Residents of towns in the North and South of the State will be helped to use their heaters more efficiently in a project designed to reduce domestic wood smoke.
The Minister for Environment, Parks and Heritage, Brian Wightman, launched the Burn Brighter this Winter project at Hadspen, which, together with Geeveston, will be the focus of the community engagement project.
Mr Wightman said officers from the EPA Division of the Department of Primary Industries, Parks, Water and Environment are collaborating with the Meander Valley and Huon Valley Councils to reduce domestic wood smoke in the community.
“Households in the two focus areas will receive information about effective wood-heater operation and the potential health effects of wood smoke,” he said.
“Environmental officers will monitor air quality, identify smoky chimneys and follow up with education and useful tips.”
The Meander Valley Council Mayor Craig Perkins said a project such as Burn Brighter this Winter delivers multiple benefits.
“These benefits are mostly for improved air quality, but also assisting our community to have more efficient and cost-effective heating.
“Meander Valley Council appreciates the support and involvement of the EPA in this valuable project,” Mr Perkins said.
Huon Valley Mayor Robert Armstrong said the program will help to educate people on how to use their wood heaters to get the most out of their wood this winter.
“We are working with the EPA to reduce smoke emissions in the Huon Valley,” Cr Armstrong said.
Mr Wightman said the message to wood heater operators is to burn brighter.
“Smoke from a poorly operated wood heater can be reduced by as much as 80 per cent by following a few simple steps,” he said.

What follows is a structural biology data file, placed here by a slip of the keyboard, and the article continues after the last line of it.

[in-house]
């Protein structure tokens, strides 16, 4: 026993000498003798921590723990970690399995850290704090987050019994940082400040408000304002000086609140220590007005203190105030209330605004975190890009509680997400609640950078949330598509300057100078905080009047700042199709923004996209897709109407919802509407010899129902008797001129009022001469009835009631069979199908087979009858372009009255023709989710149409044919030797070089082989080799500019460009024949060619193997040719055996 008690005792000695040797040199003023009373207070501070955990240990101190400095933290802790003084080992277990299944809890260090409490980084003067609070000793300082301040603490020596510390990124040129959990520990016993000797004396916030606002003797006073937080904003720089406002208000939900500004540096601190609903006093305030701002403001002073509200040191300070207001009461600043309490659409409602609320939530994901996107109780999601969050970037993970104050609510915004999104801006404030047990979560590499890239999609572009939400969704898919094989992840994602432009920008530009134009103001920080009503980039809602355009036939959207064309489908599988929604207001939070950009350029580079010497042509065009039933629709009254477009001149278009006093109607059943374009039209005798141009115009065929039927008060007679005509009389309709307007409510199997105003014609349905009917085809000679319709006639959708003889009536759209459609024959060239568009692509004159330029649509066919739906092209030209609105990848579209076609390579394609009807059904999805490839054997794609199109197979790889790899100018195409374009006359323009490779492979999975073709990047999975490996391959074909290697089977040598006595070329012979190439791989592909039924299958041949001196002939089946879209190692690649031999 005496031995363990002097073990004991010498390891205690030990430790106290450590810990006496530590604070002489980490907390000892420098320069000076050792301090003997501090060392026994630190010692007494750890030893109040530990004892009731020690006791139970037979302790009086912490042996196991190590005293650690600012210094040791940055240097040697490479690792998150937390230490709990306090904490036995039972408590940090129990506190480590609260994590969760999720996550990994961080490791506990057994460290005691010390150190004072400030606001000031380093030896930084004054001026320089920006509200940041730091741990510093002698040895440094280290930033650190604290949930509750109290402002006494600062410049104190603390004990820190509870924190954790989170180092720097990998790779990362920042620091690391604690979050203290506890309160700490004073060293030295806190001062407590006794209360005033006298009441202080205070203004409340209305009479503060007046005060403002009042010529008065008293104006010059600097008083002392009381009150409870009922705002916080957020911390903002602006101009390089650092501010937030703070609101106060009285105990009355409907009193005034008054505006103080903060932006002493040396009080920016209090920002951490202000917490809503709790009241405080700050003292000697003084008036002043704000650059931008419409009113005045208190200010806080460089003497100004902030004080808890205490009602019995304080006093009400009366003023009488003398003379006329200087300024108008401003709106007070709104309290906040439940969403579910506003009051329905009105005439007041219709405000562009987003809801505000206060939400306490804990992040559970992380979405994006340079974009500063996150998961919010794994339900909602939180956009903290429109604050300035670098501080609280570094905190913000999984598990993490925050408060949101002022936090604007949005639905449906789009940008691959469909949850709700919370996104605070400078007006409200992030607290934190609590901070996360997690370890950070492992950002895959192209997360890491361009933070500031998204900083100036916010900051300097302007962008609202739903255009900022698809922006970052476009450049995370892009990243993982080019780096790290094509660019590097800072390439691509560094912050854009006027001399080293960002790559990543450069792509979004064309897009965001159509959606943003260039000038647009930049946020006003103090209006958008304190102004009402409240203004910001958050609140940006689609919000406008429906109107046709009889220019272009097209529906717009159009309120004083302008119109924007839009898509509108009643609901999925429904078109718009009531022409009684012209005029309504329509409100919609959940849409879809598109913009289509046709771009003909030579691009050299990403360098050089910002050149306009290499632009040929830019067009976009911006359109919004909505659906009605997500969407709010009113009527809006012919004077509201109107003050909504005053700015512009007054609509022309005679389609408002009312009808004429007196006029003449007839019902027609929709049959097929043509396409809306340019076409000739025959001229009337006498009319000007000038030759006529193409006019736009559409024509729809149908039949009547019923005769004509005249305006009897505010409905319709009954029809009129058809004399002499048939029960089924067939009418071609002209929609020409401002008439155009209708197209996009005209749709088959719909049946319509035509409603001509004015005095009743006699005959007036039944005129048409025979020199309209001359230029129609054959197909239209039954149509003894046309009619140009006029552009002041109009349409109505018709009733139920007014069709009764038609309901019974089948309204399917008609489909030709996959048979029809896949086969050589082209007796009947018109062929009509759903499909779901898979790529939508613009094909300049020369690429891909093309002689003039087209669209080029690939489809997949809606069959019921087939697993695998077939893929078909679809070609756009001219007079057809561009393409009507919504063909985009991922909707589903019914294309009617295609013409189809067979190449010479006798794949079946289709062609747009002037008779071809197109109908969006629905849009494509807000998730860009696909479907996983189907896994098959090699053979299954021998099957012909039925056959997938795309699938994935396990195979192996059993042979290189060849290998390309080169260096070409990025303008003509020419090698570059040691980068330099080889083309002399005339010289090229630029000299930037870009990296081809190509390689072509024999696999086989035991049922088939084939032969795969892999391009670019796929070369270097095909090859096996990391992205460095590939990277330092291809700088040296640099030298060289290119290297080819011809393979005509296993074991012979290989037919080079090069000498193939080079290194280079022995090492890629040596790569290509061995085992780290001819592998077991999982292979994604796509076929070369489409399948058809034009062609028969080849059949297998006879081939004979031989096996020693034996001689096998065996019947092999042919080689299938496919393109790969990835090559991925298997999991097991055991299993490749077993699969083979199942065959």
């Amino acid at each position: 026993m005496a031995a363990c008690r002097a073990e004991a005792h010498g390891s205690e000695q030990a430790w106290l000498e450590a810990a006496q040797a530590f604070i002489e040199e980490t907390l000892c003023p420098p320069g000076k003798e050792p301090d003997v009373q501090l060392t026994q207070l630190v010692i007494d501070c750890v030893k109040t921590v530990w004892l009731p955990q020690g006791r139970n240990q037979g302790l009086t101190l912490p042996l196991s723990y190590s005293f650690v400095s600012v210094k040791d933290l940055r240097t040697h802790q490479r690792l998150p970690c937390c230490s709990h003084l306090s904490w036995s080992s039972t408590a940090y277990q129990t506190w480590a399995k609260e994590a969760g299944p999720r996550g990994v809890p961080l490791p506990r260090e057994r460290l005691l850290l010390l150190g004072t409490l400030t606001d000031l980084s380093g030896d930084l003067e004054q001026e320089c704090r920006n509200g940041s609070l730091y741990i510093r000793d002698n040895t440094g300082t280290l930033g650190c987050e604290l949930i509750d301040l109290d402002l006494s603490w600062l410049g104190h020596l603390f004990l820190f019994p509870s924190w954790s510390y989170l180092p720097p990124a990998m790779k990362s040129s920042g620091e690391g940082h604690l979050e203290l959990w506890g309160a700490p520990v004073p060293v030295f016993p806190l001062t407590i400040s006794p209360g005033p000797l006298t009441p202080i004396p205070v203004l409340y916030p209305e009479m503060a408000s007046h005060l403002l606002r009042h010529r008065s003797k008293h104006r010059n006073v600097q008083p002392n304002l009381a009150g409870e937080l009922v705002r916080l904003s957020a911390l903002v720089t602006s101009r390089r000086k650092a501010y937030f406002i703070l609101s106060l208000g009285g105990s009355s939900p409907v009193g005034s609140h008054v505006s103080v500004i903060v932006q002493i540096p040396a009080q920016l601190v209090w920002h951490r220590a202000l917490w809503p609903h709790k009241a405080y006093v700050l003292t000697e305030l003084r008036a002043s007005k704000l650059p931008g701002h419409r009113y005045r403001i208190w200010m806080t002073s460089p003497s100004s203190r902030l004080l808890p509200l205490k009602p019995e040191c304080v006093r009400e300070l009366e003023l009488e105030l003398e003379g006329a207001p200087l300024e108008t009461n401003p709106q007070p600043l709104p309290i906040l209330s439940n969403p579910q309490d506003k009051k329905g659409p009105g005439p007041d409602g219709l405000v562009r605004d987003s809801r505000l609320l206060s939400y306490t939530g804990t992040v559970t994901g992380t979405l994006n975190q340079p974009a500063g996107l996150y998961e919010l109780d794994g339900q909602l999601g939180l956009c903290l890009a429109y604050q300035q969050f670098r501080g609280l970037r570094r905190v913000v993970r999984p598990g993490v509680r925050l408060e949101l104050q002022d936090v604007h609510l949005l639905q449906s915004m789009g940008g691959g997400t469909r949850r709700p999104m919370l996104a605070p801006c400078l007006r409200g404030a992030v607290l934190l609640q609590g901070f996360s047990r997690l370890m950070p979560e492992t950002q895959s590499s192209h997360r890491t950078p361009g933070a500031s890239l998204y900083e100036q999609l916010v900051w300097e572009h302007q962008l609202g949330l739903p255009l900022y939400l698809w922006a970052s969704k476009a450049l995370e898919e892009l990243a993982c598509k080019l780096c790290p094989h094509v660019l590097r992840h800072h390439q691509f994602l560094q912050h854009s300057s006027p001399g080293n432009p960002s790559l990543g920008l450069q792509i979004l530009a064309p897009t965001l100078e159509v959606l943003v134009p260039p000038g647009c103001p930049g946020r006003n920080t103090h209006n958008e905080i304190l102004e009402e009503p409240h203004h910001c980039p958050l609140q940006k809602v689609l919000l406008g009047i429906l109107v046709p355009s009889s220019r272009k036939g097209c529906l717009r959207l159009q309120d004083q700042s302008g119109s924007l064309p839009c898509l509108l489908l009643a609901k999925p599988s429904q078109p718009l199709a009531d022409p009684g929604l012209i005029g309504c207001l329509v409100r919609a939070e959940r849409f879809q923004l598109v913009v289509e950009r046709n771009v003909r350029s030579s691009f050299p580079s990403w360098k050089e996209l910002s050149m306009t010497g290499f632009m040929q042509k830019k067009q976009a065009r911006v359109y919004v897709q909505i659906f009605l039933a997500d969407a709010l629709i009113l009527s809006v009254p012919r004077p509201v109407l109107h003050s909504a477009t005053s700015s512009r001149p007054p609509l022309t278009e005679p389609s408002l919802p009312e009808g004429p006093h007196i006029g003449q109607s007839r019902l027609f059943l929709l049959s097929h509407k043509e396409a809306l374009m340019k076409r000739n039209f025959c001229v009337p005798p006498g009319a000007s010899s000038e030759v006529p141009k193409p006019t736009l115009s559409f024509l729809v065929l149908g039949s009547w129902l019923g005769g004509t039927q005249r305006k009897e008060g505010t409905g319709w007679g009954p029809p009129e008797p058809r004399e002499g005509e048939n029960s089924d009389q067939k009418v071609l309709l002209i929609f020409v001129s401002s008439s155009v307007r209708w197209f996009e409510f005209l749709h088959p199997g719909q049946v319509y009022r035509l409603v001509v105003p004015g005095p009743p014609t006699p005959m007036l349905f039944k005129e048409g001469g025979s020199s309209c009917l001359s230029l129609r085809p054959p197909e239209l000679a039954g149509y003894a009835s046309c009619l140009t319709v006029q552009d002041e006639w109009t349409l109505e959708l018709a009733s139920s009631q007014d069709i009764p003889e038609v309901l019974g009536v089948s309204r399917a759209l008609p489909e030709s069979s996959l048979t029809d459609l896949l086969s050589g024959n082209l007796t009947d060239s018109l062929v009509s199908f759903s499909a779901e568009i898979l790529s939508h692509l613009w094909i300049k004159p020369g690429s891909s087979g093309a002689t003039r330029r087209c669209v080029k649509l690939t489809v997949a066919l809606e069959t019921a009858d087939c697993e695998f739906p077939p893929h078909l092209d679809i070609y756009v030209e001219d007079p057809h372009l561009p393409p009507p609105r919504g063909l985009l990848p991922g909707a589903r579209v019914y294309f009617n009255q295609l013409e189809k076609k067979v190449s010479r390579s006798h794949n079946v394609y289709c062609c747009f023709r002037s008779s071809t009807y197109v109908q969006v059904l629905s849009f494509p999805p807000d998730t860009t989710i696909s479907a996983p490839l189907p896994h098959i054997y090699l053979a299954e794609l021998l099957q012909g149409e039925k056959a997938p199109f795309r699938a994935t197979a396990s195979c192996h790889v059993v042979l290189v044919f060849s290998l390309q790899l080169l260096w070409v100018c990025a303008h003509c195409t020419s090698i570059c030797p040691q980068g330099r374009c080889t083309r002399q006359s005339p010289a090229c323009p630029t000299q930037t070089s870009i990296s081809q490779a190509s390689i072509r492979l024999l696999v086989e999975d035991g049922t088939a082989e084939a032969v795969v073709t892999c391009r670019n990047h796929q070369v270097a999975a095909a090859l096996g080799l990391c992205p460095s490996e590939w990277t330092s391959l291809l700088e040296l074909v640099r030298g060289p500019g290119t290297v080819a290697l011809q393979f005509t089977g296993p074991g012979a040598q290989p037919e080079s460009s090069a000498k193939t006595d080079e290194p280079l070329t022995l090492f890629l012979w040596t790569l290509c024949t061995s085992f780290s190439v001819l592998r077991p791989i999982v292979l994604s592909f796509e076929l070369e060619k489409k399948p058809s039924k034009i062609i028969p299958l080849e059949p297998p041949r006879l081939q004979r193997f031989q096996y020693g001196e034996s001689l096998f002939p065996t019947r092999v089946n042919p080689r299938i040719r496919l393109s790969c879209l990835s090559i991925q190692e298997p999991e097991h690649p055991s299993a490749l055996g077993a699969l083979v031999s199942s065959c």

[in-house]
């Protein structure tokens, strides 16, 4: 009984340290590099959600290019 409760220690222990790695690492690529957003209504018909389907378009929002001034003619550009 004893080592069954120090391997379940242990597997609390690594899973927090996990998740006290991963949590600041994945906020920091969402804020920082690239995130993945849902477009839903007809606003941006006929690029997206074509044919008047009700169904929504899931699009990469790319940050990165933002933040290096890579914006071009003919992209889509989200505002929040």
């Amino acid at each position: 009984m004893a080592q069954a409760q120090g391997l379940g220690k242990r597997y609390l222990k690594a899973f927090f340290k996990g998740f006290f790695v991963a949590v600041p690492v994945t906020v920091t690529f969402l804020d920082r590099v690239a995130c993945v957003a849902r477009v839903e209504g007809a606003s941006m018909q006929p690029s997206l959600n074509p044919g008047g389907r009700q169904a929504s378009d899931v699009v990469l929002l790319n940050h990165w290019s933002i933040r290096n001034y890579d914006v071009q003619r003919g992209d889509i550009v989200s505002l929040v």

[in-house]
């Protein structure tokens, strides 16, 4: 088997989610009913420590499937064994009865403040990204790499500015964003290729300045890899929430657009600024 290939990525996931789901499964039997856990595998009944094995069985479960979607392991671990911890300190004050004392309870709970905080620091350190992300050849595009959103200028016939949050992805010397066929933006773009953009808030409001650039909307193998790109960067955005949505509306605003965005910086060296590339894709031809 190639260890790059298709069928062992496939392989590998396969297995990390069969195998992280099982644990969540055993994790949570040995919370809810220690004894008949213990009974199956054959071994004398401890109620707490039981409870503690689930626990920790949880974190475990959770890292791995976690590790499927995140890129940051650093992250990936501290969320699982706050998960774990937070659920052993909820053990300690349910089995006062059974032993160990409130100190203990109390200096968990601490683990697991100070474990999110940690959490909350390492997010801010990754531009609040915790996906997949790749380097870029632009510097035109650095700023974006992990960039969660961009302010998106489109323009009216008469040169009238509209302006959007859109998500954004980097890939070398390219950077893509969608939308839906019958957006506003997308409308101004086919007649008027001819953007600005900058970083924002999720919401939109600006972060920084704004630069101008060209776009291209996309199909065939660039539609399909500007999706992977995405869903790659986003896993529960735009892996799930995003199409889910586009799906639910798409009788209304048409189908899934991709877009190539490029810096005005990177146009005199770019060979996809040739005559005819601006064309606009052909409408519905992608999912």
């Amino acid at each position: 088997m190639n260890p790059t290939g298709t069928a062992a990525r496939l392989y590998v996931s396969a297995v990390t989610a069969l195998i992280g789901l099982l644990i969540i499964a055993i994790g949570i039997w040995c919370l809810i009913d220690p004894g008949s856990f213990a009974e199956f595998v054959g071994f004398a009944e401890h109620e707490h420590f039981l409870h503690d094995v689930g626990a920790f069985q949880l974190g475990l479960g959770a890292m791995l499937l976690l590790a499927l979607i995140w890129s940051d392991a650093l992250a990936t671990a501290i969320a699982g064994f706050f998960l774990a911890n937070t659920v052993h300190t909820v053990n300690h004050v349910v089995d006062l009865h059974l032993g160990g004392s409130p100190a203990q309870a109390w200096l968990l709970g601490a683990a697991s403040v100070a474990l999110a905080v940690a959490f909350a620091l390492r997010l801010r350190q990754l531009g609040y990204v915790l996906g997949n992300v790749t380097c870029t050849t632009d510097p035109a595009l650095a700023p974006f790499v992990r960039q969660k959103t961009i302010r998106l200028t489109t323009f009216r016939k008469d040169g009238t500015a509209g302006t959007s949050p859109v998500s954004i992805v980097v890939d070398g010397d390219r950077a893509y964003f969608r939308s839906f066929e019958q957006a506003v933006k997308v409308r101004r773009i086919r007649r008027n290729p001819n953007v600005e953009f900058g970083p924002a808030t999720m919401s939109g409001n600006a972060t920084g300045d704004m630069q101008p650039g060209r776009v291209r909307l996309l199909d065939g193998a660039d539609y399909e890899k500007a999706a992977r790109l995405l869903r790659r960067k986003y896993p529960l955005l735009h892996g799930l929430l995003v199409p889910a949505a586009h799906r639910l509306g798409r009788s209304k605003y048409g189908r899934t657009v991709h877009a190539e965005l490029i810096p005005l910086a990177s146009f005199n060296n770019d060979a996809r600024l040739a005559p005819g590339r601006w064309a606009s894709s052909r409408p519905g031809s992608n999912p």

• Checking heaters comply with relevant Australian Standards
• Only using well-seasoned, dry fire wood
• Burn the fire on high for 20 minutes after adding wood
• Always keep the air vents open enough to keep some kind of flame
• Don’t shut your fire right down when you go to bed
• Never let the fire smoulder
Last year a similar program was trialled in parts of Hobart and Launceston, with more than 1300 letters and information packages sent to households and 10 mobile air quality monitoring surveys conducted by EPA Division staff.
“Last year’s work showed that the vast majority of residents in the trial area who were identified as having a smoky chimney modified their behaviour to improve their emissions,” Mr Wightman said.
“The Burn Brighter this Winter 2013 project is focussed on ways to improve domestic wood heater use in the focus areas.”
Air quality in Tasmania is regulated by the EPA and Local Government. The Director of Public Health issues independent health advice to help protect and promote the health of Tasmanians.
More information about the Burn Brighter this Winter 2013 project and effective wood heater operation is on the EPA website
For information on air quality monitoring and notifications go to: http://www.dhhs.tas.gov.au/peh/alerts/air